Use of antibiotics up to a month before treatment with a checkpoint inhibitor may decrease the efficacy of the immunotherapy agent, results of a retrospective analysis show. The analysis, presented during a presscast of the 2017 Genitourinary Cancers Symposium, raised suspicion of the relationship between gut microbiota and antibiotics and their effect on immune checkpoint blockade agents.

In patients with metastatic renal cell carcinoma (mRCC), patients who had received broad-spectrum antibiotics had a shorter median progression-free survival (PFS) rate when treated with checkpoint inhibitor immunotherapy than those who had not received antibiotics of 2.3 versus 8.1 months, respectively

Previous preclinical studies using mouse models have suggested an association between antibiotics and the efficacy of immune checkpoint blockade agents.
2 “This is the first analysis evaluating the impact of antibiotics on outcome in mRCC patients treated in the era of immune checkpoint blockade,” said investigator Lisa Derosa, MD, PhD candidate, of the Gustave Roussy Cancer Institute, Paris-Sud University in Villejuif, France.

Researchers analyzed 80 patients with mRCC who were being treated with checkpoint inhibitors on trials at the Gustave Roussy institute. Immunotherapy treatments included single-agent anti–PD-1/PD-L1 therapy (n = 67), a combination of a PD-1 inhibitor and a CTLA-4 inhibitor (n = 10), and a combination of anti–PD-L1 therapy and bevacizumab (Avastin; n = 3).

A majority of the enrolled patients were male (65%), 88% had a clear-cell histology, and 80% of the patients had prior nephrectomy. Twenty-one percent had favorable disease by International mRCC Database Consortium (IMDC) risk standards, 57% had intermediate IMDC risk, and 22% had poor-risk disease. Sixteen patients (20%) had received antibiotics up to 1 month prior to starting treatment with immunotherapy, including mostly beta-lactamases or fluoroquinolones.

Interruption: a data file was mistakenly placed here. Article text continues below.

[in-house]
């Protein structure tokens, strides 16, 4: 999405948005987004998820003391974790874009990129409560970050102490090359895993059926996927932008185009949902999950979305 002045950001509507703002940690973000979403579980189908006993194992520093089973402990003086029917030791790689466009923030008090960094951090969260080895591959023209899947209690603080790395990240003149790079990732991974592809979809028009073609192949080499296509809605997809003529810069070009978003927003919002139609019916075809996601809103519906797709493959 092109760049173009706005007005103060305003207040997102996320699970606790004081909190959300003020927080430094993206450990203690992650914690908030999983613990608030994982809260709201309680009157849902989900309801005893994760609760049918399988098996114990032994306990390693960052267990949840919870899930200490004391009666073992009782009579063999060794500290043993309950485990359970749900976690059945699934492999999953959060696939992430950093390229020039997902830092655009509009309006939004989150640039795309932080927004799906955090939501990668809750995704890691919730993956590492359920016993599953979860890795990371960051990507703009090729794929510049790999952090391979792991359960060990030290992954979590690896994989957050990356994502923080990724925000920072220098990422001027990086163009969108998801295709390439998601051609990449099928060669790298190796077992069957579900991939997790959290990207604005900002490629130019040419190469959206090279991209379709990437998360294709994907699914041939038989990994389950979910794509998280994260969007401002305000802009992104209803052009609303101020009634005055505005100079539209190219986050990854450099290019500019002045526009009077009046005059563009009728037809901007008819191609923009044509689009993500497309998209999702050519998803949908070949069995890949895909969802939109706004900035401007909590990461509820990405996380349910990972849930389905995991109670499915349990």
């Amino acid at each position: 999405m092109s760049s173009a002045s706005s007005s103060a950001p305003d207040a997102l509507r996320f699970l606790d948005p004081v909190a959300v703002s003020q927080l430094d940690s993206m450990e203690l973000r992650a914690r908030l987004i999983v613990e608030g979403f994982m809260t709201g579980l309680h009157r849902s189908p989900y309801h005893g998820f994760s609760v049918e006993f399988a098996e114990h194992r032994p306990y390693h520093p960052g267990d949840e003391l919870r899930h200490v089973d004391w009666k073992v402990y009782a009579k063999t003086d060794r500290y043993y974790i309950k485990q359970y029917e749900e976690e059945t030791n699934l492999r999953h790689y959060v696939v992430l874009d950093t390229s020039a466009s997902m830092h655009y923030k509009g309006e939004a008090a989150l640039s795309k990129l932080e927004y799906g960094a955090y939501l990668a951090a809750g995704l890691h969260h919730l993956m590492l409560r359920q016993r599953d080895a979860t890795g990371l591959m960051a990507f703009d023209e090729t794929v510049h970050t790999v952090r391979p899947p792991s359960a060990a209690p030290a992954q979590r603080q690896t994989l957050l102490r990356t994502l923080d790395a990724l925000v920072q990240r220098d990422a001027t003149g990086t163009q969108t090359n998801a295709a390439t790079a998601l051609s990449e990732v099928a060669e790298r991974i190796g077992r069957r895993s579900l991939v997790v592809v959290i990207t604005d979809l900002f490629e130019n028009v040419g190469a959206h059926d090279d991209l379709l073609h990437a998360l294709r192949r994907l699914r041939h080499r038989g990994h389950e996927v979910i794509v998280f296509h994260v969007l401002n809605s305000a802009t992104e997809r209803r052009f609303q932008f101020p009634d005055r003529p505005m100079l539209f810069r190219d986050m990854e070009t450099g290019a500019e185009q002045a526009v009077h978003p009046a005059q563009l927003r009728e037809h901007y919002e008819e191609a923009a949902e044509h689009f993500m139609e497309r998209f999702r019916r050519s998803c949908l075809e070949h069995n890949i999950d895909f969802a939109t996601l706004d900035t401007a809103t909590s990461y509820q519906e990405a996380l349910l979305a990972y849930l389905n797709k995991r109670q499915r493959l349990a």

At a median follow-up of 6 months, overall survival (OS) results were not yet able to be reached in the overall population, but a negative trend was already noted for patients who received prior antibiotics. The objective response rate also favored patients who had not received antibiotics

In a subgroup of 62 patients who were treated with nivolumab (Opdivo) monotherapy, patients who had not taken antibiotics showed a greater PFS rate, which also achieved statistical significance
. OS in the nivolumab monotherapy subgroup was also significantly higher in patients who had not taken recent antibiotics.

“Derosa shows that antibiotic therapy may have a direct impact on how well the PD-1 inhibitor nivolumab works in patients with kidney cancer,” said Sumanta K. Pal, MD, who moderated the presentation.